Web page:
What say you? Is your Second Life avatar still going strong or have you abandoned it for other simulations? Let us know what you think.

  • Achem

    I think Humble is brilliant. By making LL into a cutting edge game company which puts out new role play games on a regular basis, he will ensure the survival of the company and Second Life.

    This means different income streams and new customers who might only want a light 2D game but who nevertheless might eventuall try out SL for a more immersive experience. Also, the technology is improving every year, so I expect that a lot of the existing technical problems with SL will be solved.

    When I read about people criticizing SL over the sex aspect, I find it pretty ridiculous. A company provides people with tools and that’s what they create. Why not blame people for liking sex. It’s rather stupid. In any case, SL has a zoning system now for adult activities and you can get banned for not respecting these rules.

    I have been in SL since 2006 and I never saw any period in which it going to die. SL has a lot of middle aged higher incomes customers. In fact SL’s user base is larger than some countries, most of whom have higher levels of disposable income than the general population.

  • http://draxtor.com Draxtor

    While it is good to see the press jumping on the excellent Humble interview it is nonetheless hilarious and a bit sad how the web “journalists” continue to claim that SL’s death was an “inevitability” or regurgitate the penis stuff while there are so more interesting stories are happening every single day in SL> Our involvement brought: an Emmy nomination for PBS [with Sandcastle Studios developing a game about alternative energy], the Kansas To Cairo Project with the US State Department bringing Egyptian and American students together in the real-time building of public spaces and last not least with the advent of mesh import our own “Flufee on a Meshion” comedy show, which is gaining popularity.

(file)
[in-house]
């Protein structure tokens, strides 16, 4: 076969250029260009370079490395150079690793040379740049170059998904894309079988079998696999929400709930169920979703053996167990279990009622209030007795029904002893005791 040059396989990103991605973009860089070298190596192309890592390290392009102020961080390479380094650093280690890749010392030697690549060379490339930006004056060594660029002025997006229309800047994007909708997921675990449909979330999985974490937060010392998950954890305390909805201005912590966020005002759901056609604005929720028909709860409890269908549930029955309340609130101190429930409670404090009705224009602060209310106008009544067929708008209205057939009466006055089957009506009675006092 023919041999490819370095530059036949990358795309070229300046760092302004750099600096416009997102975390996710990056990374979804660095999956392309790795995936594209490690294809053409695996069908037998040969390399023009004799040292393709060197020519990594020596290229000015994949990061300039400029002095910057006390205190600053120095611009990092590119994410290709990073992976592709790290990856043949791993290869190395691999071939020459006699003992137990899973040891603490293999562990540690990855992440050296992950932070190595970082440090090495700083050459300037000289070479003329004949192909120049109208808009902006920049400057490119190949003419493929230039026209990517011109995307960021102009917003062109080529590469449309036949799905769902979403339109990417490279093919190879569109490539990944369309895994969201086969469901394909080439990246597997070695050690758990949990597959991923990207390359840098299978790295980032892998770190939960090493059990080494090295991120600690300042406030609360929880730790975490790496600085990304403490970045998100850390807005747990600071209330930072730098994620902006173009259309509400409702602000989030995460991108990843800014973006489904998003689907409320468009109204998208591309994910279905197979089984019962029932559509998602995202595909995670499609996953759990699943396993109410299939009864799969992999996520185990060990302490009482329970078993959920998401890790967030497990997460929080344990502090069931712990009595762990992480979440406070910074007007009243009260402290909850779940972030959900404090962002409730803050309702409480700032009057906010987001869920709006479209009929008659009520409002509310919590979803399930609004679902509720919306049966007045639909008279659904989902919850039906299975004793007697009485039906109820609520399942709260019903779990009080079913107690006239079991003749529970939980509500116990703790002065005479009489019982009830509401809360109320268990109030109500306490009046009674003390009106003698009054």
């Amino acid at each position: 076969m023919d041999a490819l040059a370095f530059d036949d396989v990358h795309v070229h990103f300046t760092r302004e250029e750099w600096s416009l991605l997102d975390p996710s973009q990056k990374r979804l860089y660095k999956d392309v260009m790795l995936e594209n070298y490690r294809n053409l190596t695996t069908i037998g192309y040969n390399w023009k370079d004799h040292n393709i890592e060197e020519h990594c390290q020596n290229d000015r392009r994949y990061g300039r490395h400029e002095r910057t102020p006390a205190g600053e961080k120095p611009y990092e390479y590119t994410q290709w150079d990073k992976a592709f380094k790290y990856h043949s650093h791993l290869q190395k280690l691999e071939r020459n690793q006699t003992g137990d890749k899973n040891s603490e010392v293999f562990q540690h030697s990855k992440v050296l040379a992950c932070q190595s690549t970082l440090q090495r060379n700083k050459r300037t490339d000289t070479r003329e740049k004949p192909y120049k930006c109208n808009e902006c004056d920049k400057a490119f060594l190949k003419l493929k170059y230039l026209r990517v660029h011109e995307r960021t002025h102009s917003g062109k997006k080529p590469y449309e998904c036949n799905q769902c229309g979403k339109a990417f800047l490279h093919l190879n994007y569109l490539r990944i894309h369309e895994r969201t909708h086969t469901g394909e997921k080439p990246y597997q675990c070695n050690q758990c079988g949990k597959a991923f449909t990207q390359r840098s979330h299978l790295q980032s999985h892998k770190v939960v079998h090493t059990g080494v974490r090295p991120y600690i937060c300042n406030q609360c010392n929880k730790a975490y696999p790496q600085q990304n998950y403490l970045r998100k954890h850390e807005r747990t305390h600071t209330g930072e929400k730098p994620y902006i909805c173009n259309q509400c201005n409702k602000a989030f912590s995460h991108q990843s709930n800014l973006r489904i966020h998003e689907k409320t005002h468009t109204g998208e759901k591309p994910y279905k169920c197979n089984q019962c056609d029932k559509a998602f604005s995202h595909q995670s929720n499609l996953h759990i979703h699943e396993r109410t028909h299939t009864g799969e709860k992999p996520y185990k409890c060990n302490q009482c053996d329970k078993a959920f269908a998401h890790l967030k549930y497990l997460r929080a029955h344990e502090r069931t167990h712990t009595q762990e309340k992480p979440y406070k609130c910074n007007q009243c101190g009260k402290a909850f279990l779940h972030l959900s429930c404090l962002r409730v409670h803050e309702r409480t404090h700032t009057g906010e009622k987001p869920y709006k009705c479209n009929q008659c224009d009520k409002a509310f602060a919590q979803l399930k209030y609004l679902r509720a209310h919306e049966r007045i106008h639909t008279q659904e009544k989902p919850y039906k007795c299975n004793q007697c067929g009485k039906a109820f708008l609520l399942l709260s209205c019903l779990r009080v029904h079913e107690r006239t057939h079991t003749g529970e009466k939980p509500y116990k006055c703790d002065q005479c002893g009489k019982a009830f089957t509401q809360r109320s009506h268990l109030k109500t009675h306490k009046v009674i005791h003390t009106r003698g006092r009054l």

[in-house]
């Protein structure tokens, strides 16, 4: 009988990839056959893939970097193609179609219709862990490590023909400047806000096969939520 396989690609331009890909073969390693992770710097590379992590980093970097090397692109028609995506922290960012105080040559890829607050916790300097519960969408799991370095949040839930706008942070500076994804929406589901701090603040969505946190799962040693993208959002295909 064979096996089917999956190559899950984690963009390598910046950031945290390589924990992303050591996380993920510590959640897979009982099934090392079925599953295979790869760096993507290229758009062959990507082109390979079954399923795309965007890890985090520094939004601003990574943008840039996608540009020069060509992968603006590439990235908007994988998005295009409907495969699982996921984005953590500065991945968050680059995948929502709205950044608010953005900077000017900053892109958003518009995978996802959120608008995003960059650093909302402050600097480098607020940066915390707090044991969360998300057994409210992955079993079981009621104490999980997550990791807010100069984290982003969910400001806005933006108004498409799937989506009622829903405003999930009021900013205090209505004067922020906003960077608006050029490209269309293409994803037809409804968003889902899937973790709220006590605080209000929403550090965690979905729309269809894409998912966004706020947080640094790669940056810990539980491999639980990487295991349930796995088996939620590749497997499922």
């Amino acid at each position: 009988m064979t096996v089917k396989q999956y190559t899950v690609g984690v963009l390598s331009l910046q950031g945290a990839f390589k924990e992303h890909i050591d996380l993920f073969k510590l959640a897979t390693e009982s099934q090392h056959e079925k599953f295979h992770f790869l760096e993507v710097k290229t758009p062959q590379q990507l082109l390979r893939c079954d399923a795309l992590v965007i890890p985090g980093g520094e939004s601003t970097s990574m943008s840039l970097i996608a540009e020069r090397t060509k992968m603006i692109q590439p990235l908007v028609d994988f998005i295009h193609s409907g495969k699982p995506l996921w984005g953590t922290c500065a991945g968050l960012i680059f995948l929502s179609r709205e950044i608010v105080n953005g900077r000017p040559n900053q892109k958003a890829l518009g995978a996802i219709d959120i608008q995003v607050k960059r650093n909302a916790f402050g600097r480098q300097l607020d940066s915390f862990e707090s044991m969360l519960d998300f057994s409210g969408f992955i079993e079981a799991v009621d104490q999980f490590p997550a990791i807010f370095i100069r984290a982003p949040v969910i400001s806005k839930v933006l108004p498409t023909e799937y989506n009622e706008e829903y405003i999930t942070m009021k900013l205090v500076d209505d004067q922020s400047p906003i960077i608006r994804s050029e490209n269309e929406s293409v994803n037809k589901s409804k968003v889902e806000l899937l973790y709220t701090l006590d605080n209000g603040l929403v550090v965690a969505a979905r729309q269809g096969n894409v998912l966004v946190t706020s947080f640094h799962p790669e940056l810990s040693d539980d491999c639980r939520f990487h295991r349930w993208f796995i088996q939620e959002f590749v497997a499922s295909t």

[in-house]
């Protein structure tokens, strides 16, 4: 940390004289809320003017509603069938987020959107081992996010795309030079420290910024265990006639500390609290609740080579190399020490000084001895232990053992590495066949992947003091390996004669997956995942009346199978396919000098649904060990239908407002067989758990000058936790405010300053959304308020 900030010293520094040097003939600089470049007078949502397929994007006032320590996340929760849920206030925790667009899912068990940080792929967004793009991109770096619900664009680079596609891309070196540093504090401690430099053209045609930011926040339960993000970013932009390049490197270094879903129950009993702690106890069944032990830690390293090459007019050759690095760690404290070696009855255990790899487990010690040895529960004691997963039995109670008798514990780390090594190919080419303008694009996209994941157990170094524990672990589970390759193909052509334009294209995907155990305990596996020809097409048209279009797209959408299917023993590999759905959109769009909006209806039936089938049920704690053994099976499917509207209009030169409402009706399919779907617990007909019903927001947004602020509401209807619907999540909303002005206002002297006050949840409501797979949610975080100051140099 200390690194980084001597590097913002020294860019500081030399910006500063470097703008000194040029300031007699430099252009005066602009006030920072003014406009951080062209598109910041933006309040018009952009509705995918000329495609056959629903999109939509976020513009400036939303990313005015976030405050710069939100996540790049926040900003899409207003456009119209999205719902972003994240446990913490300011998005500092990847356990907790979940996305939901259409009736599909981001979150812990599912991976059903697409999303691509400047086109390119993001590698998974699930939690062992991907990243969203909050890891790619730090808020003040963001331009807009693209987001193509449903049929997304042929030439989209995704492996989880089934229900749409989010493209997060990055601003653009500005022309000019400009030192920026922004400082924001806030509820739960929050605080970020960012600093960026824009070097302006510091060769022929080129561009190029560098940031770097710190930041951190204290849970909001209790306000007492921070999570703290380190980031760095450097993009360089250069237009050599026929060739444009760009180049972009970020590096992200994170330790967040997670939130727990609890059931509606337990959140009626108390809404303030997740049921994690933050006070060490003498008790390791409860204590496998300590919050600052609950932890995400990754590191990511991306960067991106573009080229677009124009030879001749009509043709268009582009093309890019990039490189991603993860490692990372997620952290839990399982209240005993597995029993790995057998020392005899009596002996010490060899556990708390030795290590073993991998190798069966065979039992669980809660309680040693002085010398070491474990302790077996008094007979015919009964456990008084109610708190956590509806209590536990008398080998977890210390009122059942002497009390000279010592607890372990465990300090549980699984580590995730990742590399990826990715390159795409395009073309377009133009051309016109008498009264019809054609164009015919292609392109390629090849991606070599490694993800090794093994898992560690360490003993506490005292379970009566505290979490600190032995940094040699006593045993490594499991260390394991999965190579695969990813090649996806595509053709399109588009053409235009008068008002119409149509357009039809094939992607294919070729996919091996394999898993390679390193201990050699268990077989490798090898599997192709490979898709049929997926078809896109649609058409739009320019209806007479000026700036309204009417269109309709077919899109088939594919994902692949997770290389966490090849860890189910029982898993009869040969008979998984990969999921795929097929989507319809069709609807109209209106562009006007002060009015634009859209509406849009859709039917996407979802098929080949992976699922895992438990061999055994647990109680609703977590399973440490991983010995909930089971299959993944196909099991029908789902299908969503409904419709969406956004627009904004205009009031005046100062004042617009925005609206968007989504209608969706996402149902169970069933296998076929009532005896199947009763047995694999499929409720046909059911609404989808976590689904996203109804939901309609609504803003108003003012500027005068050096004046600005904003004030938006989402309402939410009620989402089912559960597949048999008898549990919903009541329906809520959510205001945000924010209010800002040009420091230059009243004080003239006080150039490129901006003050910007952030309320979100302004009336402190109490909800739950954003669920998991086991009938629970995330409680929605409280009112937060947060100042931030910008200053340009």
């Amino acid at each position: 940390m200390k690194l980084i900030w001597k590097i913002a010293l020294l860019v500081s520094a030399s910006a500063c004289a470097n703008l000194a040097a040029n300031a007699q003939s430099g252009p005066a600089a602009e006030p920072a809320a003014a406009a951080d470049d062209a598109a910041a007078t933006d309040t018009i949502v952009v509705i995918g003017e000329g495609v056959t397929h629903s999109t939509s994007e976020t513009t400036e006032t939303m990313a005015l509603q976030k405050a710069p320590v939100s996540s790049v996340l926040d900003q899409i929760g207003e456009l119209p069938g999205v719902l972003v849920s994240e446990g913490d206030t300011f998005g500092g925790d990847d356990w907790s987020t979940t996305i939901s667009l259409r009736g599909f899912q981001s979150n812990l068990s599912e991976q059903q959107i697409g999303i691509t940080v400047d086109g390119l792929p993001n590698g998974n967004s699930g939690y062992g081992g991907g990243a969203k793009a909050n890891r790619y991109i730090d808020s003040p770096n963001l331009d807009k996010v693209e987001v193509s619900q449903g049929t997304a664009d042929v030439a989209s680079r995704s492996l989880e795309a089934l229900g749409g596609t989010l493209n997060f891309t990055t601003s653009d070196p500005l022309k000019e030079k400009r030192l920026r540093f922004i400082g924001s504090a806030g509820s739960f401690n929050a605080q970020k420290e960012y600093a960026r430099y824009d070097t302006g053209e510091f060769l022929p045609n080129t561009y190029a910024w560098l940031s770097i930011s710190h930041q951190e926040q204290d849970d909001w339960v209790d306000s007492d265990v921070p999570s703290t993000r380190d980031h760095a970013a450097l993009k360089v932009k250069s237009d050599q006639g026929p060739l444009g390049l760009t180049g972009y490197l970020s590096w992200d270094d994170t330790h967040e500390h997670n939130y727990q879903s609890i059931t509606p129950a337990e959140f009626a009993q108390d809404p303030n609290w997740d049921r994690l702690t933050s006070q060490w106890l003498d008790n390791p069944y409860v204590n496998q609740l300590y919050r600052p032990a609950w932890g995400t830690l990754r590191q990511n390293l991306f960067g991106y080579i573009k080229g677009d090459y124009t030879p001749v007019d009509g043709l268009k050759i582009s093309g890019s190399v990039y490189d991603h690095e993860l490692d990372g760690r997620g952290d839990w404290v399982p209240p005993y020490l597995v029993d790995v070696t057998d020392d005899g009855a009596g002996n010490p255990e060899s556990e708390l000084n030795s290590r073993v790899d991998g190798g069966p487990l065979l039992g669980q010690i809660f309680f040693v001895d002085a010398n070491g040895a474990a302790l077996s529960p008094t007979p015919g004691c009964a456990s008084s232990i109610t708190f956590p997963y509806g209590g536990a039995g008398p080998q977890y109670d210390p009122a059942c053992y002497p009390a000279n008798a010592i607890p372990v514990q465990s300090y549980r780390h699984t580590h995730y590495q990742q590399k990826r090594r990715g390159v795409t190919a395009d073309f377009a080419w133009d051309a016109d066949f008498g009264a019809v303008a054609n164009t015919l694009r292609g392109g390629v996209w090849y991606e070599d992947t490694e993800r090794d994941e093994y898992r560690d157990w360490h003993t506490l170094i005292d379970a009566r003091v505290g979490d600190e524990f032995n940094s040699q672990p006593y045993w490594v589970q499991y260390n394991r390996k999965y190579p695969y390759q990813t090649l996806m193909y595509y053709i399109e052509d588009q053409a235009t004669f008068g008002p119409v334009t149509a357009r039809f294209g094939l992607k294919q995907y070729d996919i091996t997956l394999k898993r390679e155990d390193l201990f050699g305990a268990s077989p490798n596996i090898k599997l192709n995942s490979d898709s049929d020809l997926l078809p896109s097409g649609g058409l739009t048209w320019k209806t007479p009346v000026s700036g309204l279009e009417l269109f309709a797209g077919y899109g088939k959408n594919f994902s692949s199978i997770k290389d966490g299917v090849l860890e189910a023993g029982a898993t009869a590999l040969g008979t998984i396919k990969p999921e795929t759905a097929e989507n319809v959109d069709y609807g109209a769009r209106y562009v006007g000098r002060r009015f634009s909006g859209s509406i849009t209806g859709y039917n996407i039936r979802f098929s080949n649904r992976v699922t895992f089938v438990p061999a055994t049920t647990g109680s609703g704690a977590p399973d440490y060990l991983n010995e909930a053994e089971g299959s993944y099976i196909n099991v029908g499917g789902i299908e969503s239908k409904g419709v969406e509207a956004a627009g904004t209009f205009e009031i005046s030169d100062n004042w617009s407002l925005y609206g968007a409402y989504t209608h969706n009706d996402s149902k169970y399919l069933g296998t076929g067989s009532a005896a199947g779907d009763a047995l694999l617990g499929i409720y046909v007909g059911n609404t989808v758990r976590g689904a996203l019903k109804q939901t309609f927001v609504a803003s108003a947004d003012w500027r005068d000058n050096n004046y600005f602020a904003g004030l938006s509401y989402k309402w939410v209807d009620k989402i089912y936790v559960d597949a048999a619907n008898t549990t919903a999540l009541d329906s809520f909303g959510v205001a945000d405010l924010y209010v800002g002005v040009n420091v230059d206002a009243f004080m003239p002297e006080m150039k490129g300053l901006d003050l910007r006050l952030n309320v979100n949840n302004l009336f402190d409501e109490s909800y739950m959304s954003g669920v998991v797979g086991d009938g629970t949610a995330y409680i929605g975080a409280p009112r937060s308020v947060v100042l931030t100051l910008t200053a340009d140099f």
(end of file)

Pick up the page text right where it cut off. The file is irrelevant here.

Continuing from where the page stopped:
Anyway – in many ways I am not surprised by lazy journalists slightly altering their simplistic narrative of “marketing departments declaring failure therefore death” but nonetheless folks: embed at least some cool newer pic maybe from THIS YEAR? Or a machinima from 2011 instead of 2007? Thanks so much! Let’s hope the new AI features Linden is working on will eventually replace REAL internet “journos” so they can spend more time with their family :)

    • Chris

      “regurgitate the penis stuff while there are so more interesting stories are happening every single day in SL”

      It’s part and parcel of SL’s history. As is the money-making the sim clearly still does, something else this “internet ‘journo'” pointed out. Does that not count? Or is the penis video the only thing that matters?

      “embed at least some cool newer pic maybe from THIS YEAR?”

      If you’re talking about the lead image, that screenshot of the SL graphic was taken the day it was published. Meaning it is from THIS YEAR.